Last Tuesday, the Justice Department charged 50 people with involvement in an elaborate scheme to purchase spots in some of the country’s top schools. The tactics described in the indictment were complex and multipronged, requiring multiple steps of deception and bribery by parents and their co-conspirators to secure their children’s admission to the schools of their choice. The plot purportedly included faking learning disabilities, using Photoshopped images to make it seem as if students played sports that they did not actually play, and pretending that students were of different ethnicities in an effort to exploit affirmative-action programs. The alleged scheme was led by a man named William Singer, who called his business venture a “side door” into college. On Tuesday, Singer pleaded guilty to all charges.
The case, rightfully, has set off a wave of conversations about how the wealthy are able to lie and manipulate their way into the country’s elite colleges and universities. But the scandal also provides an opportunity to interrogate how these universities are set up in ways that systematically amplify and exacerbate the class differences between their students. Students from low-income backgrounds receive daily reminders—interpersonal and institutional, symbolic and structural—that they are the ones who do not belong.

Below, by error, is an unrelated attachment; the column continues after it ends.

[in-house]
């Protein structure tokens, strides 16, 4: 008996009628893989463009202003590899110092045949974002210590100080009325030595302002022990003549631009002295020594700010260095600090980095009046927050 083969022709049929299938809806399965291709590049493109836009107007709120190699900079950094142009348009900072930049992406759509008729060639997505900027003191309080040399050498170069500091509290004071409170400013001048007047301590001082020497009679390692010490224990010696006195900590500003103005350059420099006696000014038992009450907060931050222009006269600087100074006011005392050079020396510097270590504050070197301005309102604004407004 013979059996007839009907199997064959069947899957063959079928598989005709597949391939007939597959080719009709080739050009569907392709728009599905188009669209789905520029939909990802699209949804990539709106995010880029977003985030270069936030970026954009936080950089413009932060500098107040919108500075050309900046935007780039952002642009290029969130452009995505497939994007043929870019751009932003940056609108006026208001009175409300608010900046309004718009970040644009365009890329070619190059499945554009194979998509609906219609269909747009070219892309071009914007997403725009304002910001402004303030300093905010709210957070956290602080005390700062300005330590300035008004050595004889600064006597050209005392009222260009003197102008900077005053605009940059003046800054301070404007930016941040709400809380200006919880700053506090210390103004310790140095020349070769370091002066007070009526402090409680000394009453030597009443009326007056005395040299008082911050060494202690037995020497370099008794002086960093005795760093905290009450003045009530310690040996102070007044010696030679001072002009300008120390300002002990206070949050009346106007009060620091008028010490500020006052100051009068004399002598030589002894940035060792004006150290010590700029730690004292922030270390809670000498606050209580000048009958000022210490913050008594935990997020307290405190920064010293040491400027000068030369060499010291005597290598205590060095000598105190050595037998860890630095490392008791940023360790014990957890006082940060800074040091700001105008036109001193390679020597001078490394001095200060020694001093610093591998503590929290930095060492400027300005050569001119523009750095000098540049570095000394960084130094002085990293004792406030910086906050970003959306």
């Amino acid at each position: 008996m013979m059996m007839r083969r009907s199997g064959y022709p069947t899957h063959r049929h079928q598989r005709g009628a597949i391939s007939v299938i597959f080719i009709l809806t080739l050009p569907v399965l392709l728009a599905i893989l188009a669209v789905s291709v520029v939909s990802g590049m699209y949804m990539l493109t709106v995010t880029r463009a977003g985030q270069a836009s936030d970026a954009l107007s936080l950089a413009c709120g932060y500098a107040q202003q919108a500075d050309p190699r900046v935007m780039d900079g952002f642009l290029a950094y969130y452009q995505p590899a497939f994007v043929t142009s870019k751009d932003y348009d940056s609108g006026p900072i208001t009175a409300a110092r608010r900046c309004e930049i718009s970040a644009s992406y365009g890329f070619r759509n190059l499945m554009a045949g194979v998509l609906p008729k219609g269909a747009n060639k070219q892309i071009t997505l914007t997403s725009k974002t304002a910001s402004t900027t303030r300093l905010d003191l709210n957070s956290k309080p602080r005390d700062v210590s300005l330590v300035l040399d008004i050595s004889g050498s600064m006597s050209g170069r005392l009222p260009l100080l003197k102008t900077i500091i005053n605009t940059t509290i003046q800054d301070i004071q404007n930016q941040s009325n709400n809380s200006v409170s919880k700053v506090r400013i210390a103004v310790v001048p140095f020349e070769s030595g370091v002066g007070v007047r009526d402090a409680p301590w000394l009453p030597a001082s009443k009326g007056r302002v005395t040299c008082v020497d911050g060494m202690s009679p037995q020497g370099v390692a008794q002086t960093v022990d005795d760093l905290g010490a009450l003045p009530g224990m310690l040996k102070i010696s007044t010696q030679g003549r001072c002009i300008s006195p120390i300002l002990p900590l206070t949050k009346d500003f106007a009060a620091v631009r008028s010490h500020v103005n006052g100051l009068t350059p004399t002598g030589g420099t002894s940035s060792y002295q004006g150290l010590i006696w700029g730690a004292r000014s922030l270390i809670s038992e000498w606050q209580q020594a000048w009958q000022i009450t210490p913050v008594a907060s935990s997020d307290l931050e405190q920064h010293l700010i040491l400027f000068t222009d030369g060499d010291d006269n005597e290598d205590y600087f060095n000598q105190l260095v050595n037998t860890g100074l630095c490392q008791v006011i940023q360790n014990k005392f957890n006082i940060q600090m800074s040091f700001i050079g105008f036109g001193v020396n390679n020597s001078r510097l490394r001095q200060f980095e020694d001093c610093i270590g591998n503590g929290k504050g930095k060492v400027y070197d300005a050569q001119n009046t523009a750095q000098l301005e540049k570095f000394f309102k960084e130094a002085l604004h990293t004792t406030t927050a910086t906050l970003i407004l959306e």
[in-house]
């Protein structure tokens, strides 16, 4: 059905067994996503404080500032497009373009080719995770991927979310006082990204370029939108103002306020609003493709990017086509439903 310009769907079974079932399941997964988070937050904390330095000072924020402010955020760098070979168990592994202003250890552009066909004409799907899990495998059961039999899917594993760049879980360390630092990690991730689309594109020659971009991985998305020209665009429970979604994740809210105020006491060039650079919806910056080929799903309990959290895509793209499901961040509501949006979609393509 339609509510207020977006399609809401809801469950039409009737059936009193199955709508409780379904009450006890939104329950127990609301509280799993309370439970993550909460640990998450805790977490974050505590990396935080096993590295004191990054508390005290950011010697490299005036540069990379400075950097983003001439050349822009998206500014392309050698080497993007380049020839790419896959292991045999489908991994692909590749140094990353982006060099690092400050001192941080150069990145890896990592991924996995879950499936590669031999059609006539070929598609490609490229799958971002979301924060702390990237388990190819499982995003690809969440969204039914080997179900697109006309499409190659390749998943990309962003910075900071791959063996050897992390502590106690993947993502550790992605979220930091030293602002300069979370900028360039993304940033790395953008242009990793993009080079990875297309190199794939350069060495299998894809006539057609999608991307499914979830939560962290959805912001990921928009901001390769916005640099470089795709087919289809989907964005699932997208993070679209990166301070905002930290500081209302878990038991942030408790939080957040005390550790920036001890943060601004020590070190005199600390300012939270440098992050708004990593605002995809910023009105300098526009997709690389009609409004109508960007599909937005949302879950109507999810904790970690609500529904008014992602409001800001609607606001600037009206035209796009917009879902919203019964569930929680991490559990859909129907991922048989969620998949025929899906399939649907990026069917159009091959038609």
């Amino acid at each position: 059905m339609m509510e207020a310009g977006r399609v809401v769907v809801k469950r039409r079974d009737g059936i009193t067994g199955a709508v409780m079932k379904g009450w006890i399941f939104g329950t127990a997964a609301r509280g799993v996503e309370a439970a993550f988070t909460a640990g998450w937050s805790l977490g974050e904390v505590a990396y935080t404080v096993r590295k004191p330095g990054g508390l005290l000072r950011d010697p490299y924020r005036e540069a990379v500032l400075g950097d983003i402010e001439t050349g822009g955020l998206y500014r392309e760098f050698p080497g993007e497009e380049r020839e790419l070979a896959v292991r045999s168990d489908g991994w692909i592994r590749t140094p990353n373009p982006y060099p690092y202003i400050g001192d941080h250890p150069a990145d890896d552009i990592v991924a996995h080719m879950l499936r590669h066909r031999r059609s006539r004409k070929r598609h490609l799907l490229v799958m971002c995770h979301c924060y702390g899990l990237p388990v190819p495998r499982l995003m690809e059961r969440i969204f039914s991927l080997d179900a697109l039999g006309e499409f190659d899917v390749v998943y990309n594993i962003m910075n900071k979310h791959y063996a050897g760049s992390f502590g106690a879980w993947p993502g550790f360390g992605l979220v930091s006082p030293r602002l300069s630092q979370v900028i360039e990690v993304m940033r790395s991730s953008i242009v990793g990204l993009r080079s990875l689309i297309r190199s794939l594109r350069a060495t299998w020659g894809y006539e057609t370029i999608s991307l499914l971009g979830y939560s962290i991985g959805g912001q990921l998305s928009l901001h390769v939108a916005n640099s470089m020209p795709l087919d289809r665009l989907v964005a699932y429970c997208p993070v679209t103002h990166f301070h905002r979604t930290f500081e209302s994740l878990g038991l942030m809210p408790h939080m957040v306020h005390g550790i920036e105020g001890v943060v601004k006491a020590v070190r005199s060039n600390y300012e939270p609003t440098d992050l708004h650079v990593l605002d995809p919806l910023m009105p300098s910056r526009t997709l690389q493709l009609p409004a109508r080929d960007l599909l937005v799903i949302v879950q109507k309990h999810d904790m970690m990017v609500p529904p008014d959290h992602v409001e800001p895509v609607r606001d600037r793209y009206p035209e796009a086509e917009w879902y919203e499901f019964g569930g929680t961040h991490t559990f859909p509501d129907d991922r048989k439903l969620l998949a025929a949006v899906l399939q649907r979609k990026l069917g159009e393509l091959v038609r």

To understand the prevalence of wealth at top-tier schools, and how those schools often fail to adequately serve low-income students, it helps to turn to a book called The Privileged Poor, by the Harvard University professor Anthony Abraham Jack, published earlier this month. In the book, Jack combines his own journey as a low-income student from Miami who attended selective schools (Amherst College as an undergrad and Harvard for graduate school) and his two-year ethnographic research project, in which he interviewed and followed the lives of low-income students as they navigated life at an unidentified elite school he refers to as “Renowned University.”